I took a Ride Like A Pro (RLAP) class a few weekends ago, & it was an eye-opener.
I don't think it's possible to do lock-to-lock turns, or just full-lock U-turns, without using at least the clutch friction zone. Before taking the class, I tried practicing them in parking lots, but could never get the turns all that tight, & constantly felt like I was going to fall over.
That's because I was doing it completely wrong. You must use the clutch friction zone. It gives you much much finer authority over power going to the rear wheel than any other control.
I had that "ah-HA" moment during RLAP. I would describe the realization as this: you have to apply power to the rear wheel to stay up & keep turning. The clutch is your primary means of doing so. There is a LOT of fine control available between "clutch all the way in" and "clutch fully released." Basically, the clutch becomes your throttle.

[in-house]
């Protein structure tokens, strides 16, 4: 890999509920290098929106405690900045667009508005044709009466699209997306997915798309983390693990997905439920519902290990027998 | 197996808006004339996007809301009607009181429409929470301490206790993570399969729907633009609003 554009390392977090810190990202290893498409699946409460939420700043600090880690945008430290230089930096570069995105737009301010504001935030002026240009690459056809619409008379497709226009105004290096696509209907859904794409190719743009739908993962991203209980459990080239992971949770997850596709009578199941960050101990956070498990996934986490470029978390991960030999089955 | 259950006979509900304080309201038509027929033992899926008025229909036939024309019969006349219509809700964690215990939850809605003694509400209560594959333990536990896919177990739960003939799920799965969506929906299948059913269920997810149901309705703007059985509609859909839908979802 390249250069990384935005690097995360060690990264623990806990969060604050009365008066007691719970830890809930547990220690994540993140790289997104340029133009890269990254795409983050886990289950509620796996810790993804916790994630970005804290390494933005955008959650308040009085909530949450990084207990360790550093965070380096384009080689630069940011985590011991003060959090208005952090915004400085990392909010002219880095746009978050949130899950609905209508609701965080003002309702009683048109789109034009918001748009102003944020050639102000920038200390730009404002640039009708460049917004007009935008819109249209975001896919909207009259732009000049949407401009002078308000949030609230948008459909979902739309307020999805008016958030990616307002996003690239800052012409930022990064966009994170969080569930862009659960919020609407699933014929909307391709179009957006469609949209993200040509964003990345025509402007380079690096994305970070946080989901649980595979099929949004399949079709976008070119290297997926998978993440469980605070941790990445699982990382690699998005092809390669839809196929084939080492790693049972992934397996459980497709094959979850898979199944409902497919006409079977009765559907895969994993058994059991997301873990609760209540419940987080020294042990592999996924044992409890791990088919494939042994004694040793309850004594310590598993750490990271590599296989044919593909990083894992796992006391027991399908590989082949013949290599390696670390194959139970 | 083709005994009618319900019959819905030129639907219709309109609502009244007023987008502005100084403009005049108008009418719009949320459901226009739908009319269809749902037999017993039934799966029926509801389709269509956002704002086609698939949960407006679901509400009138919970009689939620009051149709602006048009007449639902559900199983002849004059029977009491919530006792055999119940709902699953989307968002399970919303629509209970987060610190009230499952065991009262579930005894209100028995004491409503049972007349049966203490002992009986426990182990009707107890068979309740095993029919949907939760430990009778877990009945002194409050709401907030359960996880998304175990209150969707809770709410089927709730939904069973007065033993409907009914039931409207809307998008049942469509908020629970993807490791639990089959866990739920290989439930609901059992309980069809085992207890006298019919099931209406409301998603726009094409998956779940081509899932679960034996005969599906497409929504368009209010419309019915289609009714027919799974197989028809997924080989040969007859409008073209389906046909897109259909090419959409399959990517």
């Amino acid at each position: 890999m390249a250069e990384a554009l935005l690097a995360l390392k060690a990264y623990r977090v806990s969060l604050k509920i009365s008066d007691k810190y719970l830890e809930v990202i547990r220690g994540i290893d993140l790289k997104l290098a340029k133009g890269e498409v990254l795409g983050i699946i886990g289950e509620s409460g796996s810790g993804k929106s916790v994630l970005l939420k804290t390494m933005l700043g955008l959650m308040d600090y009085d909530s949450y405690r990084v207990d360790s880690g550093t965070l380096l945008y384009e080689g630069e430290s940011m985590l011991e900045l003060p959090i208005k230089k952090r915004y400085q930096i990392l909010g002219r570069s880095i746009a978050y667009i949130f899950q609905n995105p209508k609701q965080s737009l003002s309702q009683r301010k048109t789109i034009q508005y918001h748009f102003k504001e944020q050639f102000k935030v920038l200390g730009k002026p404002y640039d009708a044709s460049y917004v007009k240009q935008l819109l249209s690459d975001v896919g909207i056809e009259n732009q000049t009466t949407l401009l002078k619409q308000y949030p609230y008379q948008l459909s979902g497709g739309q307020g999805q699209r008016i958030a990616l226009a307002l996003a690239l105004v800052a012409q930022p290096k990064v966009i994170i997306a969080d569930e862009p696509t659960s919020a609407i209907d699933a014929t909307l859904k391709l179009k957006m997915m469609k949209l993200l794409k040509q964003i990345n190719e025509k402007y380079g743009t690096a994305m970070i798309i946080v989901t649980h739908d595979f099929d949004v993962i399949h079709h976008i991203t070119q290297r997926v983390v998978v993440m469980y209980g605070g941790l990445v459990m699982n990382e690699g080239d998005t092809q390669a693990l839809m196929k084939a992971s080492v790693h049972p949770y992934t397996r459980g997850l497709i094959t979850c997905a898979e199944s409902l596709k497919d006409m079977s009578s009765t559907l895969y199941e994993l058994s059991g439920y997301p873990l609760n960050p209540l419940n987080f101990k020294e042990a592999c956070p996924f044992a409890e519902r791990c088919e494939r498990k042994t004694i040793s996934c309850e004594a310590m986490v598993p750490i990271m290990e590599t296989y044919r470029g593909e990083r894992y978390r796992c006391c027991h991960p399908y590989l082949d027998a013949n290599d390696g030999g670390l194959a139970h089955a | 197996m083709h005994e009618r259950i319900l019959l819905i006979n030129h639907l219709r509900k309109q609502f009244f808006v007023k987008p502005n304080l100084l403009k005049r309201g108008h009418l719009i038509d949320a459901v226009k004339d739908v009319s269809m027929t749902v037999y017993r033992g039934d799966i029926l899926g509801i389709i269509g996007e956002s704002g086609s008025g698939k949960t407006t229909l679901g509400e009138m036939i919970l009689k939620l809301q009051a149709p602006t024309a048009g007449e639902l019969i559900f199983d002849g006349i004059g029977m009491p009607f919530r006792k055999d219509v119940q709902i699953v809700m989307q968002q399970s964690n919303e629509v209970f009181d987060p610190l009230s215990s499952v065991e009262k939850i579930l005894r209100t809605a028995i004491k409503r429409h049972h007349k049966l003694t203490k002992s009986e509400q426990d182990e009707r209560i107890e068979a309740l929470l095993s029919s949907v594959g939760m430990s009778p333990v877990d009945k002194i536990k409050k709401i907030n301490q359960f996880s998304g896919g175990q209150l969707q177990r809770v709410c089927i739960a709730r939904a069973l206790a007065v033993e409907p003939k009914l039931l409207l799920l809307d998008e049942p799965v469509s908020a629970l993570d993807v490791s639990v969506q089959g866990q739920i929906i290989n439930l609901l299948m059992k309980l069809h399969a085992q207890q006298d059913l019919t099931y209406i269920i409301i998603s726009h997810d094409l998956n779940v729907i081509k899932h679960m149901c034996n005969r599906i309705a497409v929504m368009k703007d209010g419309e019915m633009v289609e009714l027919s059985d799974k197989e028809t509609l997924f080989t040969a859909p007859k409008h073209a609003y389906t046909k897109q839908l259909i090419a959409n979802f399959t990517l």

Try holding throttle constant (perhaps 2x idle speed) while controlling power application with the clutch. It feels weird to have the engine revving ~2500 rpm but be hardly moving, but you'll get used to it.
More advanced riders will often modulate throttle as well as clutch, but initially it's easier to hold constant throttle & vary clutch.
All this is more easily described than done. The techniques are simple, but not easy. That is, the mechanics aren't really complicated, it's learning to do all of them at once that's hard.
Hope this helps.
2007 Vee with too many farkles